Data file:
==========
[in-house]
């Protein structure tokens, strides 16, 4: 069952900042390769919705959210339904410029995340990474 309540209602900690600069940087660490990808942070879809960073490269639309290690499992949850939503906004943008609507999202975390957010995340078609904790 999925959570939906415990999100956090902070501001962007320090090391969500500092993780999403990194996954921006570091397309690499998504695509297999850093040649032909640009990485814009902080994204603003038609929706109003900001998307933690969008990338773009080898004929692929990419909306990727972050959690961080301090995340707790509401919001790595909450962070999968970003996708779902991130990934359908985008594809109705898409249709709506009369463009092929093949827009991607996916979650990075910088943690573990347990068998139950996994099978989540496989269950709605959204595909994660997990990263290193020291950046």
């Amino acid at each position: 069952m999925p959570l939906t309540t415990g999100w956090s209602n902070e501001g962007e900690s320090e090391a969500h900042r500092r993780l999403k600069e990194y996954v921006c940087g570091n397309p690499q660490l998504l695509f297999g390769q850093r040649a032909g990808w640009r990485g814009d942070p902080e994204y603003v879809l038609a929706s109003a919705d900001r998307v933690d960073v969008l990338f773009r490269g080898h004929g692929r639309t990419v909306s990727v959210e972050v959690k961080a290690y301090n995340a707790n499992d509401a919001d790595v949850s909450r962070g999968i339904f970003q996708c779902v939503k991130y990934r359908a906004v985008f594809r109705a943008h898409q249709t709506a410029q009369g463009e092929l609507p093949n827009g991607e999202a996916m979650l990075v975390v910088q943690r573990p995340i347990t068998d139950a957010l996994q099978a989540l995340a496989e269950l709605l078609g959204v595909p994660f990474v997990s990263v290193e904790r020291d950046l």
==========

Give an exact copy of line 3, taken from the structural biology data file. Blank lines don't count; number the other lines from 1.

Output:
């Amino acid at each position: 069952m999925p959570l939906t309540t415990g999100w956090s209602n902070e501001g962007e900690s320090e090391a969500h900042r500092r993780l999403k600069e990194y996954v921006c940087g570091n397309p690499q660490l998504l695509f297999g390769q850093r040649a032909g990808w640009r990485g814009d942070p902080e994204y603003v879809l038609a929706s109003a919705d900001r998307v933690d960073v969008l990338f773009r490269g080898h004929g692929r639309t990419v909306s990727v959210e972050v959690k961080a290690y301090n995340a707790n499992d509401a919001d790595v949850s909450r962070g999968i339904f970003q996708c779902v939503k991130y990934r359908a906004v985008f594809r109705a943008h898409q249709t709506a410029q009369g463009e092929l609507p093949n827009g991607e999202a996916m979650l990075v975390v910088q943690r573990p995340i347990t068998d139950a957010l996994q099978a989540l995340a496989e269950l709605l078609g959204v595909p994660f990474v997990s990263v290193e904790r020291d950046l």